Research Interests:Aging appears to be the progressive loss of function through the deterioration of biological systems that control repair and maintenance. A multitude of factors are known to change with age, such as methylation patterns, enzyme activities, and production of inflammatory molecules. Clearly there are many changes in gene expression and changes in genes with age, but I believe primary authority over regulation of the rate of aging resides in the innate sequence of the genome. DNA encodes an organism’s biological processes, including its own repair and protection biomachinery. The rate of repair and protection and the rate of damage (whether endogenously or exogenously inflicted) together dictate the rate of deterioration of an organism. My long-standing interest is the aging process, and my goal at the Institute for Genome Sciences is to employ the power of modern genomic technology to elucidate genes associated with longevity and the genetic changes that contributed to the evolution of human longevity. There are widely divergent lifespans among primate species, yet it appears that genes that modulate aging have been conserved in sequence and function among divergent species over millions of years. Neoteny has been proposed as a mechanism that contributed to the rise of many human traits, including increased life span as compared to other primates. Comparative genomics will reveal the biosecrets that allow humans to age more slowly than other primates. An analysis that determines to what extent the genetic variants that modulate longevity are conserved across different species could have useful biomedical applications. Although aging has been slowed and healthy lifespan prolonged in many different animal models, much remains to be understood. Do the longer-lived species have a more stable genetic apparatus? Superior repair and protection mechanisms of cellular constituents? The comparative genomics approach will allow us to decode which regions of the genome are responsible for the preservation and extension of health in longer-lived species.
Lab Techniques and Equipment:• PCR. qPCR. Primer and Probe design. Gene synthesis. Cloning.
• DNA purification: mammalian genomic, phage, bacterial, plasmid.
• DNA modification: nucleases, endonucleases, ligase, kinase, phosphatase.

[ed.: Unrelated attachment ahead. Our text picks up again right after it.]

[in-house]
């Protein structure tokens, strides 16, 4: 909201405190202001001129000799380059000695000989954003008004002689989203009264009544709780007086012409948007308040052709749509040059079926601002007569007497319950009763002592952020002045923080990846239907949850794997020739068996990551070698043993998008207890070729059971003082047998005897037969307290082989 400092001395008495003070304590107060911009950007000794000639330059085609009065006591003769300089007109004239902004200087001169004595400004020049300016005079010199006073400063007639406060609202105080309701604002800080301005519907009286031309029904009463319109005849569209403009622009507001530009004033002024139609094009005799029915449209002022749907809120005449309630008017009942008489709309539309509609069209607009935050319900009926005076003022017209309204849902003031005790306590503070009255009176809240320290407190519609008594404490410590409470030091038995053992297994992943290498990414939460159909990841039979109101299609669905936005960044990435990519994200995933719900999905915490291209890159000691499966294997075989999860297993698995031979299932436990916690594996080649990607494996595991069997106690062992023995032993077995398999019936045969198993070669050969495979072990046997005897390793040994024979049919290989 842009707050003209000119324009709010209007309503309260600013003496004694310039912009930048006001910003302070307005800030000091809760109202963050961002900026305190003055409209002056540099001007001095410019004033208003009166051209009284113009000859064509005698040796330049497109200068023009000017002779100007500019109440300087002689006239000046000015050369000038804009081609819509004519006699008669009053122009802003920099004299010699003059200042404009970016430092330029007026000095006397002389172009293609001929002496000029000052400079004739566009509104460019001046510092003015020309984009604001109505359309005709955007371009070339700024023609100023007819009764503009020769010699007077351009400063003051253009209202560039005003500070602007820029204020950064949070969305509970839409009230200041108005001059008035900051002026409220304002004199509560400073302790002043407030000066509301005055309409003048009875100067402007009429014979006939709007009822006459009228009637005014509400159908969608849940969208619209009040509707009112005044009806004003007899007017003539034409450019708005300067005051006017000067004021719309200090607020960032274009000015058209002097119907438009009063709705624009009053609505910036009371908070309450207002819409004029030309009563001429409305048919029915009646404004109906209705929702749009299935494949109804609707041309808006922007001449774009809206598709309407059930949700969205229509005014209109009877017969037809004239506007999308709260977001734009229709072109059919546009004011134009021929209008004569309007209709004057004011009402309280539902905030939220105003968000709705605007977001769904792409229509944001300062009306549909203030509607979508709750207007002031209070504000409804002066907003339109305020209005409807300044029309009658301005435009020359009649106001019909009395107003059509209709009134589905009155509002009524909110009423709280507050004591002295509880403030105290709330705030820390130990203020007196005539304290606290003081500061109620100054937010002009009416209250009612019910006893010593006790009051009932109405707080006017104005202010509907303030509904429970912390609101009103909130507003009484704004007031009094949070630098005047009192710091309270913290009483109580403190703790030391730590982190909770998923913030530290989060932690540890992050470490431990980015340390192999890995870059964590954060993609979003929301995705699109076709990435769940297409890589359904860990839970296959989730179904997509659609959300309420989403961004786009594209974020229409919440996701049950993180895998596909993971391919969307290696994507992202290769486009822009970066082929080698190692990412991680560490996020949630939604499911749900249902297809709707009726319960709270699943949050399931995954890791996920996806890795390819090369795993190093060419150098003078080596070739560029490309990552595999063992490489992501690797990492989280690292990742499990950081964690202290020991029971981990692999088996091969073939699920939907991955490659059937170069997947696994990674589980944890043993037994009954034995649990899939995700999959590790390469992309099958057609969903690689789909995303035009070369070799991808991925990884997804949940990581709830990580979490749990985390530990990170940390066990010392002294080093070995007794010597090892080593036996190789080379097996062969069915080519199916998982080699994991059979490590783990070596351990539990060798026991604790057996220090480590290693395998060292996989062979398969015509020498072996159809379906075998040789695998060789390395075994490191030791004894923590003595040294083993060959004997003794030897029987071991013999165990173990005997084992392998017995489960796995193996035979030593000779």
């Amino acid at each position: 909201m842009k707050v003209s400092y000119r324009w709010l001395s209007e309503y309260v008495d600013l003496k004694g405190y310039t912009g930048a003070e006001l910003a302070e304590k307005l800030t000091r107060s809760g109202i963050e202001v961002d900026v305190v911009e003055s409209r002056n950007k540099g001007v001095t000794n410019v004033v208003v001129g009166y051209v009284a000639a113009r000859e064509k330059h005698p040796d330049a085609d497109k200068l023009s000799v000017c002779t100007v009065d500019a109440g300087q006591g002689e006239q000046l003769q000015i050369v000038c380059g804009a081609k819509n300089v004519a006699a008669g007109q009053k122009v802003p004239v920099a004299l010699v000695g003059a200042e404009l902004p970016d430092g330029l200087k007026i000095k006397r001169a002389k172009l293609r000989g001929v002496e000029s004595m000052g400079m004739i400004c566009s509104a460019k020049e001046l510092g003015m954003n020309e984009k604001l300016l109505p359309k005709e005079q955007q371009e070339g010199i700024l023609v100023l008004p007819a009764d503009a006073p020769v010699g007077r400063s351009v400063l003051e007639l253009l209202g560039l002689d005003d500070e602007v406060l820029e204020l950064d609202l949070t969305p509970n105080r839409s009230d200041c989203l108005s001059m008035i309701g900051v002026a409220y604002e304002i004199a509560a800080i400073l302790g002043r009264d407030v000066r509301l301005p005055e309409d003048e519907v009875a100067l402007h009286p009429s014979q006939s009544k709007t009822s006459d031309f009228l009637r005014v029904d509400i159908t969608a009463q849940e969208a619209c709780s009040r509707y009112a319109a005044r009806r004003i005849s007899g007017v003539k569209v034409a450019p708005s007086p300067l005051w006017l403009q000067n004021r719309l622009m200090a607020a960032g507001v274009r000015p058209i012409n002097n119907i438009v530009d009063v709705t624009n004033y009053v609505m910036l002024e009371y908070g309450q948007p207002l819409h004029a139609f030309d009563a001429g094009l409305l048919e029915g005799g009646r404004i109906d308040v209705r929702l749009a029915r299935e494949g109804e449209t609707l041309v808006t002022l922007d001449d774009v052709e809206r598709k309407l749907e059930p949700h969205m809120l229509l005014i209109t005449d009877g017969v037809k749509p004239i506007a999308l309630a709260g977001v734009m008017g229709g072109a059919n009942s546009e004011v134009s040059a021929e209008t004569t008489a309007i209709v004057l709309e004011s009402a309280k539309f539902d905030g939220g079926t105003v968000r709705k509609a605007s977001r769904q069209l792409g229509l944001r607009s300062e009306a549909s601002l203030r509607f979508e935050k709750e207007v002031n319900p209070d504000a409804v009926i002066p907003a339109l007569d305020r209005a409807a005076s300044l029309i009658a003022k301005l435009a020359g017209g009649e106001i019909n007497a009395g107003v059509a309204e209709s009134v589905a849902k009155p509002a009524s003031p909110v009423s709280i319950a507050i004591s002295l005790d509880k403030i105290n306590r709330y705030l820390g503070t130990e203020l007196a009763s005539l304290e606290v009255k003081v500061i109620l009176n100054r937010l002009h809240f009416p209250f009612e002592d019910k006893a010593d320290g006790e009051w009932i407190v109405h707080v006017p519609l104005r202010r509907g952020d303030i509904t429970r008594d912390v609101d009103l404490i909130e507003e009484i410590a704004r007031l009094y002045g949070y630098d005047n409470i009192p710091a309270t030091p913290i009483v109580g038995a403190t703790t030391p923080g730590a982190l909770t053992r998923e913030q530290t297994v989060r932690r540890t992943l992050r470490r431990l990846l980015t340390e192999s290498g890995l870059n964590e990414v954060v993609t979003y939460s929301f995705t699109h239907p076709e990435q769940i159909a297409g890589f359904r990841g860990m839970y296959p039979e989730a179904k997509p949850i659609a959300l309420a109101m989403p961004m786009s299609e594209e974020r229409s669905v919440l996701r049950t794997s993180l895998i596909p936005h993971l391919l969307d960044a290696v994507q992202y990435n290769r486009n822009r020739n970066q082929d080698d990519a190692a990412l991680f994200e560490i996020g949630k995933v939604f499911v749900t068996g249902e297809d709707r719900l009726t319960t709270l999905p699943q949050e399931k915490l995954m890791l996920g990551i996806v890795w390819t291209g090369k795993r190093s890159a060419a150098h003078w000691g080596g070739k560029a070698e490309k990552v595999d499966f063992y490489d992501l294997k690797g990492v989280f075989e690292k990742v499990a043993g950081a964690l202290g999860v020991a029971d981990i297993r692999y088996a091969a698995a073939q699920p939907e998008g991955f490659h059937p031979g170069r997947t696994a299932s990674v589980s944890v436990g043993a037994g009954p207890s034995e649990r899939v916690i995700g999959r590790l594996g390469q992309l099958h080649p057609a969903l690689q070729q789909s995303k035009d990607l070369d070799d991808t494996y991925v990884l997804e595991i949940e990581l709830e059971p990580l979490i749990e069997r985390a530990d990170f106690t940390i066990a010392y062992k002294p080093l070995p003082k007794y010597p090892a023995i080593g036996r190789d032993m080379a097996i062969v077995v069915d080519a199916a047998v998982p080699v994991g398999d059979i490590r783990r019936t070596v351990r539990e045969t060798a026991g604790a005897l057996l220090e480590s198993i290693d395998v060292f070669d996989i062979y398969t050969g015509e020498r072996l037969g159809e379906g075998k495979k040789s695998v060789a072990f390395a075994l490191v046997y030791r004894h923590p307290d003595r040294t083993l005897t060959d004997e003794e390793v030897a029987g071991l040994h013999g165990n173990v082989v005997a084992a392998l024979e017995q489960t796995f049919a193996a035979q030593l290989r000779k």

• Gel electrophoresis of DNA: agarose and polyacrylamide.
• FIGE (Field Inversion Gel Electrophoresis).
• TAFE (Transverse Alternating Field Electrophoresis).
• Site Directed Mutagenesis.
• Homologous recombination.
• Southern Blots.
• Library Construction.
• Mammalian tissue culture maintenance. Sterile technique.
• Mammalian clonal cell lines: Initiation, growth, splitting, cryogenic storage.
• Hybridoma cell line creation for production of monoclonal antibodies.
• Cell fractionation: isolation of microsomes, SER, RER.
• Isolation of cell nuclei, extraction of chromatin (rodent and primate tissue).
• Protein Purification Techniques.
• Column chromatography: Ion-exchange, affinity, and exclusion.
• Cyanogen bromide activation of sepharose 4B affinity gel.
• ELISA. Protein Detection and Quantitation. Enzyme assays.
• Peptide conjugation.
• IgG, IgM immunodetection; immunodiffusion test.
• SDS Polyacrylamide gel electrophoresis. Tricine gels.
• Western Blots.
• Fluorescence anisotropy measurements by steady state fluorimeter.
• Bacteria cells: Growth, induction, cryogenic storage.
• Purification of Lambda phage, T4 phage, M13.
• Phage T4 Expression-Packaging-Processing System to package and produce proteins.
• Production of proteins: by IPTG induction, heat-induction.
• Construction and production of chimera proteins.
• Phage Display.
Mills, R.E., Pittard, W.S., Mullaney, J.M., Farooq, U., Creasy, T.H., Mahurkar, A.A., Kemeza, D.M., Strassler, D.S., Ponting, C.P., Webber, C., and Devine, S.E. 2011. Natural genetic variation caused by small insertions and deletions in the human genome. Genome Res. 2011 Apr 25. [Epub ahead of print] PMID: 21460062